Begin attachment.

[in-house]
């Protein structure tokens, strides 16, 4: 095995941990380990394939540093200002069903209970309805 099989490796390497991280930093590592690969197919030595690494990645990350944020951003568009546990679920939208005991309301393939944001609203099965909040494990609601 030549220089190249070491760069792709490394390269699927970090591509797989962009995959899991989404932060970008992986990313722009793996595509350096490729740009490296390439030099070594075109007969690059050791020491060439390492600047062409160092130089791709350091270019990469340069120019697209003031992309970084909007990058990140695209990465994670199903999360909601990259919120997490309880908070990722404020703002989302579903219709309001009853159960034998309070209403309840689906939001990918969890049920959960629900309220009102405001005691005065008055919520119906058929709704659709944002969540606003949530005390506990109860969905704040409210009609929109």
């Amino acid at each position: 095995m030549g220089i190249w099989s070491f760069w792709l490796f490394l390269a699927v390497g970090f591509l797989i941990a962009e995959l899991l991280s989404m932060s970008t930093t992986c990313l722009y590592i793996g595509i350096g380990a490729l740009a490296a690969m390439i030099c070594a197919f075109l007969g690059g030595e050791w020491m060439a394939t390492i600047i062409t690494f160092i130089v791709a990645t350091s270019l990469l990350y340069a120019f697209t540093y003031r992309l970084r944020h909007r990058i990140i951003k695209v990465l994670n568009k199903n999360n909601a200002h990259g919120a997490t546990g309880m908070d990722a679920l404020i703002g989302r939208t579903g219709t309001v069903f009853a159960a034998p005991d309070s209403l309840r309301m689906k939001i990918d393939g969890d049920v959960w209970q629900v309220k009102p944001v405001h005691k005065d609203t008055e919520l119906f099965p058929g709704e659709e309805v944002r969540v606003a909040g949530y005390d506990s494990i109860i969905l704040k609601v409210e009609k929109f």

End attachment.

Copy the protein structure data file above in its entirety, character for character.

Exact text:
[in-house]
């Protein structure tokens, strides 16, 4: 095995941990380990394939540093200002069903209970309805 099989490796390497991280930093590592690969197919030595690494990645990350944020951003568009546990679920939208005991309301393939944001609203099965909040494990609601 030549220089190249070491760069792709490394390269699927970090591509797989962009995959899991989404932060970008992986990313722009793996595509350096490729740009490296390439030099070594075109007969690059050791020491060439390492600047062409160092130089791709350091270019990469340069120019697209003031992309970084909007990058990140695209990465994670199903999360909601990259919120997490309880908070990722404020703002989302579903219709309001009853159960034998309070209403309840689906939001990918969890049920959960629900309220009102405001005691005065008055919520119906058929709704659709944002969540606003949530005390506990109860969905704040409210009609929109």
């Amino acid at each position: 095995m030549g220089i190249w099989s070491f760069w792709l490796f490394l390269a699927v390497g970090f591509l797989i941990a962009e995959l899991l991280s989404m932060s970008t930093t992986c990313l722009y590592i793996g595509i350096g380990a490729l740009a490296a690969m390439i030099c070594a197919f075109l007969g690059g030595e050791w020491m060439a394939t390492i600047i062409t690494f160092i130089v791709a990645t350091s270019l990469l990350y340069a120019f697209t540093y003031r992309l970084r944020h909007r990058i990140i951003k695209v990465l994670n568009k199903n999360n909601a200002h990259g919120a997490t546990g309880m908070d990722a679920l404020i703002g989302r939208t579903g219709t309001v069903f009853a159960a034998p005991d309070s209403l309840r309301m689906k939001i990918d393939g969890d049920v959960w209970q629900v309220k009102p944001v405001h005691k005065d609203t008055e919520l119906f099965p058929g709704e659709e309805v944002r969540v606003a909040g949530y005390d506990s494990i109860i969905l704040k609601v409210e009609k929109f």